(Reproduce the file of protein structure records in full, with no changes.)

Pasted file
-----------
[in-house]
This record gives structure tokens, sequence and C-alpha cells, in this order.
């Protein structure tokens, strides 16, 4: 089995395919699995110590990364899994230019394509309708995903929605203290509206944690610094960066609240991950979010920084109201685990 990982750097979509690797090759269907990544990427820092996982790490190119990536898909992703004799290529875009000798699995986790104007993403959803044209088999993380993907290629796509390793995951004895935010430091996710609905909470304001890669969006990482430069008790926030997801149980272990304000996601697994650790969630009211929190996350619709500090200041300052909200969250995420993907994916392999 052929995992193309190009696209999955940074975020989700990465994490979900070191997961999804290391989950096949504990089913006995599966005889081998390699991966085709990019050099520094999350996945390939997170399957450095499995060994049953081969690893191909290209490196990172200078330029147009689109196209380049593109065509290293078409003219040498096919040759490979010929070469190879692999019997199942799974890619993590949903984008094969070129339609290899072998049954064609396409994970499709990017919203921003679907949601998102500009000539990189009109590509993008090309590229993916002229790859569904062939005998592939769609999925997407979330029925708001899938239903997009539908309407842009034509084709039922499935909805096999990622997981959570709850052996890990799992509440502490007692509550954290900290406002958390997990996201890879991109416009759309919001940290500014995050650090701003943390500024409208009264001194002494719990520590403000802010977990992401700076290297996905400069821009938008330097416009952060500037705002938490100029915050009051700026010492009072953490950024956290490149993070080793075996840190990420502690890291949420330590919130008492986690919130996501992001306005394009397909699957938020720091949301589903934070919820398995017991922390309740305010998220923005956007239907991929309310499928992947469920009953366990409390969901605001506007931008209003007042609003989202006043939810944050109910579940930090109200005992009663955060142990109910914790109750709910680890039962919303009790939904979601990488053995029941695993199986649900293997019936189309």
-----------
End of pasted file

[in-house]
This record gives structure tokens, sequence and C-alpha cells, in this order.
């Protein structure tokens, strides 16, 4: 089995395919699995110590990364899994230019394509309708995903929605203290509206944690610094960066609240991950979010920084109201685990 990982750097979509690797090759269907990544990427820092996982790490190119990536898909992703004799290529875009000798699995986790104007993403959803044209088999993380993907290629796509390793995951004895935010430091996710609905909470304001890669969006990482430069008790926030997801149980272990304000996601697994650790969630009211929190996350619709500090200041300052909200969250995420993907994916392999 052929995992193309190009696209999955940074975020989700990465994490979900070191997961999804290391989950096949504990089913006995599966005889081998390699991966085709990019050099520094999350996945390939997170399957450095499995060994049953081969690893191909290209490196990172200078330029147009689109196209380049593109065509290293078409003219040498096919040759490979010929070469190879692999019997199942799974890619993590949903984008094969070129339609290899072998049954064609396409994970499709990017919203921003679907949601998102500009000539990189009109590509993008090309590229993916002229790859569904062939005998592939769609999925997407979330029925708001899938239903997009539908309407842009034509084709039922499935909805096999990622997981959570709850052996890990799992509440502490007692509550954290900290406002958390997990996201890879991109416009759309919001940290500014995050650090701003943390500024409208009264001194002494719990520590403000802010977990992401700076290297996905400069821009938008330097416009952060500037705002938490100029915050009051700026010492009072953490950024956290490149993070080793075996840190990420502690890291949420330590919130008492986690919130996501992001306005394009397909699957938020720091949301589903934070919820398995017991922390309740305010998220923005956007239907991929309310499928992947469920009953366990409390969901605001506007931008209003007042609003989202006043939810944050109910579940930090109200005992009663955060142990109910914790109750709910680890039962919303009790939904979601990488053995029941695993199986649900293997019936189309």